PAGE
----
2012 Press Releases
U.S. Navy Dolphins to Participate in the Multi-national Dolphin 2012 Exercise and Humanitarian Mine Action Training Event in Montenegro
The U.S. Navy Marine Mammal Program will send a group of specially trained bottlenose dolphins to Tivat, Montenegro, to participate in the Dolphin 2012 exercise in October 2012. During the exercise in Boka-Kotorska Bay, the dolphins will detect and mark the location of possible sea mines or other explosive remnants of war on the ocean bottom. This training exercise, which includes the participation of divers from several nations to identify potentially dangerous objects which may date back to World Wars I and II, simulates a United Nations peacekeeping mission.
During the mine-searching operations, U.S. Navy Marine Mammal Program dolphins will locate mine-like objects using their exceptional biological sonar. After locating an object, the dolphin will be provided a marker by its handler to be placed near the object. The dolphin team will then exit the area and regional Navy divers will be sent to identify the object. At the end of the exercise, a grid listing all identified objects and their locations will be presented to the Government of Montenegro. A specially trained civilian team of marine mammal handlers from the United States will be the lead dolphin handlers while staging operations from Tivat, Montenegro.
This visit of the dolphins is part of a multi-year U.S. program to assist Montenegro with detecting potentially dangerous objects and building Montenegro’s capacity to rehabilitate areas where explosive remnants of war are present. As part of this first phase of the program, U.S. Navy technicians will train Montenegrin Navy divers to search, locate and mark explosive remnants of war with GPS coordinates. The long-term goal of the program is to enable Montenegro to establish an effective and sustainable underwater clearance capability. Several neighboring nations have also been invited to participate in the diver training.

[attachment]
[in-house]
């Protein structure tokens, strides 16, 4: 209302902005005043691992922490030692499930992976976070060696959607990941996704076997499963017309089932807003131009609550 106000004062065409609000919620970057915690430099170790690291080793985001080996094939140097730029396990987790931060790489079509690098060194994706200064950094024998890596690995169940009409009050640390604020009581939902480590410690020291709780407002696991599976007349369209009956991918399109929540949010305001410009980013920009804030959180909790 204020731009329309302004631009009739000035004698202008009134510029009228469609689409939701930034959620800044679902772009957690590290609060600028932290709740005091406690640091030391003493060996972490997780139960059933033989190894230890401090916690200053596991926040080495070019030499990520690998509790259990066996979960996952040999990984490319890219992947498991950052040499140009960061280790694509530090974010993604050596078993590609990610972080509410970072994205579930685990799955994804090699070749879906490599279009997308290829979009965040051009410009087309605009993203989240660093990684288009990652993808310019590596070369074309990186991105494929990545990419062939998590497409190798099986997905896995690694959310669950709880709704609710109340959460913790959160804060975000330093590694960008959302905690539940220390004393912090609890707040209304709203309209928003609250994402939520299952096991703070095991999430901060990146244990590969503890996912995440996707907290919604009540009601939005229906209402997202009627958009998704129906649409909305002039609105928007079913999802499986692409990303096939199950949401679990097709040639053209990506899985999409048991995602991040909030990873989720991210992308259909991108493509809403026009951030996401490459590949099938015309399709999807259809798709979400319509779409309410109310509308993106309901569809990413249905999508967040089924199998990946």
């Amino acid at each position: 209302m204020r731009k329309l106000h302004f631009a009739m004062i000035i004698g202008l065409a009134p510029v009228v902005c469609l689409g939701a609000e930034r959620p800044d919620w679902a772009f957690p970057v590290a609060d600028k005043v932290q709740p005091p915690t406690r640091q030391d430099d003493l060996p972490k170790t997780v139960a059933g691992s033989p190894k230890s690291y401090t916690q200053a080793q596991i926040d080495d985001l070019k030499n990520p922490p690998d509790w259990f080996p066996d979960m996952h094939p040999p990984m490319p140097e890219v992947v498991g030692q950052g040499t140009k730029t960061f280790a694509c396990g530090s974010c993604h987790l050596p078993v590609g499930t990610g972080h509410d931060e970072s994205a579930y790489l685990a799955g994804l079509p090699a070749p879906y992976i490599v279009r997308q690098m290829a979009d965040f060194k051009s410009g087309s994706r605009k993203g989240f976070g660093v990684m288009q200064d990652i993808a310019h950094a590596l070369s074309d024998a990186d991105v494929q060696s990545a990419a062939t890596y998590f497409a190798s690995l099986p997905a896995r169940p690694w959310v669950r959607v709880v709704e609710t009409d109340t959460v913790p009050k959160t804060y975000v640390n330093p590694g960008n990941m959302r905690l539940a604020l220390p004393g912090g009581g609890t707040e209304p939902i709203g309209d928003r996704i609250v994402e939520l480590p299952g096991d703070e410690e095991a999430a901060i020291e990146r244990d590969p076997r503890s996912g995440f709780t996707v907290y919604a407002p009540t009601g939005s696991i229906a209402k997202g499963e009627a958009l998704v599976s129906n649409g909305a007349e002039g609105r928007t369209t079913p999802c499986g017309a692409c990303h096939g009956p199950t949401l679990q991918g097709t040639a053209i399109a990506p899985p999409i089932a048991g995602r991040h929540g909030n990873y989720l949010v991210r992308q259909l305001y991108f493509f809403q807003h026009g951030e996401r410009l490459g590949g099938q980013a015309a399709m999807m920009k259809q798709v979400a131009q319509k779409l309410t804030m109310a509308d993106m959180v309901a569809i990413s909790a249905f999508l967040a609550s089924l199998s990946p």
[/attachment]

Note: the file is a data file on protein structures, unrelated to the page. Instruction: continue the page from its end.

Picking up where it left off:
The dolphins are part of the U.S. Navy Marine Mammal Program, which helps provide enhanced safety and security for military operations in the continental United States and throughout the world. While the Navy also uses other systems to locate and recover underwater objects, including sonar, Navy human divers and submersibles, current technology does not yet match the exceptional effectiveness of the dolphin’s biological sonar capabilities.
The dolphins, along with their civilian trainers and members of the U.S. Navy’s Explosive Ordnance Disposal Mobile Unit (EODMU) 1, will be transported to Tivat by U.S. military aircraft from their home base in San Diego, California, U.S.A. To ensure the safety and welfare of the marine mammals, veterinary personnel will also accompany the team.
U.S. Navy Marine Mammal Program dolphins receive two to three years of specialty training before beginning work on underwater security projects. The Navy is committed to the safety and well being of marine mammals and the protection of the environment and provides exceptional care for its marine mammals. Navy dolphins typically live much longer than their counterparts in the wild, receive round-the-clock medical and dental care and are fed a diet of restaurant-grade fish. The Navy’s marine mammals operate in the open ocean without tethers and to date, no Navy marine mammal has been a casualty in any hostile conflict.
In kind services and funding from the U.S. Air Force, U.S. Department of State’s Office of Weapons Removal and Abatement, U.S. Department of Defense’s Humanitarian Demining Training Center, and the U.S. European Command’s Humanitarian Mine Action Program, in addition to the cooperation from the Montenegrin Ministry of Defense are helping to make this deployment possible.
For more information, please contact Sasa Brajovic, U.S. Embassy press section, at email@example.com or on +382 67 28 35 42. For more information about the Navy Marine Mammal Program: www.public.navy.mil/spawar/Pacific/71500/Pages.